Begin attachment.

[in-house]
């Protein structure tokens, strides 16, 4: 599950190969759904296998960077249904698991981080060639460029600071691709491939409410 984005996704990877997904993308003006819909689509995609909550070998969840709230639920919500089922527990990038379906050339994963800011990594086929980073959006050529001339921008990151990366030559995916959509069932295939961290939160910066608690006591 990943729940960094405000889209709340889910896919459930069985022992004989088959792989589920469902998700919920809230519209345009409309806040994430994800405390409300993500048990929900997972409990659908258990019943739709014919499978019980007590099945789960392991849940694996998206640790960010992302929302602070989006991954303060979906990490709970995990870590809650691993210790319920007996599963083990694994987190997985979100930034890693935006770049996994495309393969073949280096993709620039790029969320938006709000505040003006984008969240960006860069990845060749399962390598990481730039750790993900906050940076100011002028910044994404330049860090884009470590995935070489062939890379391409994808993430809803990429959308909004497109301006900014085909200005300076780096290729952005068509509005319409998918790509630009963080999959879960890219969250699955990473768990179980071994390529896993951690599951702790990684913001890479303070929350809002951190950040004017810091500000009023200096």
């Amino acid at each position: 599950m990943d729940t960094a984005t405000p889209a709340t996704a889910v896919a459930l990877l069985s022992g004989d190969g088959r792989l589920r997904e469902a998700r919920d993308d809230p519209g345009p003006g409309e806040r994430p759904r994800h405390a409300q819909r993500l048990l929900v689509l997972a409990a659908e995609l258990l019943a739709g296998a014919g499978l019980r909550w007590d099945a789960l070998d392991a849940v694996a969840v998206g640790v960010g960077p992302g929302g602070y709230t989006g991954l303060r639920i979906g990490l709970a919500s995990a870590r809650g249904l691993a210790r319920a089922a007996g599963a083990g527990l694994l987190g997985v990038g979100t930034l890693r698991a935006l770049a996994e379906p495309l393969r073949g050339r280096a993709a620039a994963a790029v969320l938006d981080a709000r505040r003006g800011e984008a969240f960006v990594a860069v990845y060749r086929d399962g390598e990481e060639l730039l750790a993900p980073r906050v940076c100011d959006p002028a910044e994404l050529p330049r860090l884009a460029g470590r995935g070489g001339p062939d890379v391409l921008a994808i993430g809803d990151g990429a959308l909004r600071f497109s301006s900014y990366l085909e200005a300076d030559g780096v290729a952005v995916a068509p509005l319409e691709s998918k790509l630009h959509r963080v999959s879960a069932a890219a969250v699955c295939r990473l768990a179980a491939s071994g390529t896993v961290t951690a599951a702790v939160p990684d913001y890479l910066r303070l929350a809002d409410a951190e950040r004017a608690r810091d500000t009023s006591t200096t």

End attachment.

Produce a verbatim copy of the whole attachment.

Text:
[in-house]
């Protein structure tokens, strides 16, 4: 599950190969759904296998960077249904698991981080060639460029600071691709491939409410 984005996704990877997904993308003006819909689509995609909550070998969840709230639920919500089922527990990038379906050339994963800011990594086929980073959006050529001339921008990151990366030559995916959509069932295939961290939160910066608690006591 990943729940960094405000889209709340889910896919459930069985022992004989088959792989589920469902998700919920809230519209345009409309806040994430994800405390409300993500048990929900997972409990659908258990019943739709014919499978019980007590099945789960392991849940694996998206640790960010992302929302602070989006991954303060979906990490709970995990870590809650691993210790319920007996599963083990694994987190997985979100930034890693935006770049996994495309393969073949280096993709620039790029969320938006709000505040003006984008969240960006860069990845060749399962390598990481730039750790993900906050940076100011002028910044994404330049860090884009470590995935070489062939890379391409994808993430809803990429959308909004497109301006900014085909200005300076780096290729952005068509509005319409998918790509630009963080999959879960890219969250699955990473768990179980071994390529896993951690599951702790990684913001890479303070929350809002951190950040004017810091500000009023200096």
């Amino acid at each position: 599950m990943d729940t960094a984005t405000p889209a709340t996704a889910v896919a459930l990877l069985s022992g004989d190969g088959r792989l589920r997904e469902a998700r919920d993308d809230p519209g345009p003006g409309e806040r994430p759904r994800h405390a409300q819909r993500l048990l929900v689509l997972a409990a659908e995609l258990l019943a739709g296998a014919g499978l019980r909550w007590d099945a789960l070998d392991a849940v694996a969840v998206g640790v960010g960077p992302g929302g602070y709230t989006g991954l303060r639920i979906g990490l709970a919500s995990a870590r809650g249904l691993a210790r319920a089922a007996g599963a083990g527990l694994l987190g997985v990038g979100t930034l890693r698991a935006l770049a996994e379906p495309l393969r073949g050339r280096a993709a620039a994963a790029v969320l938006d981080a709000r505040r003006g800011e984008a969240f960006v990594a860069v990845y060749r086929d399962g390598e990481e060639l730039l750790a993900p980073r906050v940076c100011d959006p002028a910044e994404l050529p330049r860090l884009a460029g470590r995935g070489g001339p062939d890379v391409l921008a994808i993430g809803d990151g990429a959308l909004r600071f497109s301006s900014y990366l085909e200005a300076d030559g780096v290729a952005v995916a068509p509005l319409e691709s998918k790509l630009h959509r963080v999959s879960a069932a890219a969250v699955c295939r990473l768990a179980a491939s071994g390529t896993v961290t951690a599951a702790v939160p990684d913001y890479l910066r303070l929350a809002d409410a951190e950040r004017a608690r810091d500000t009023s006591t200096t």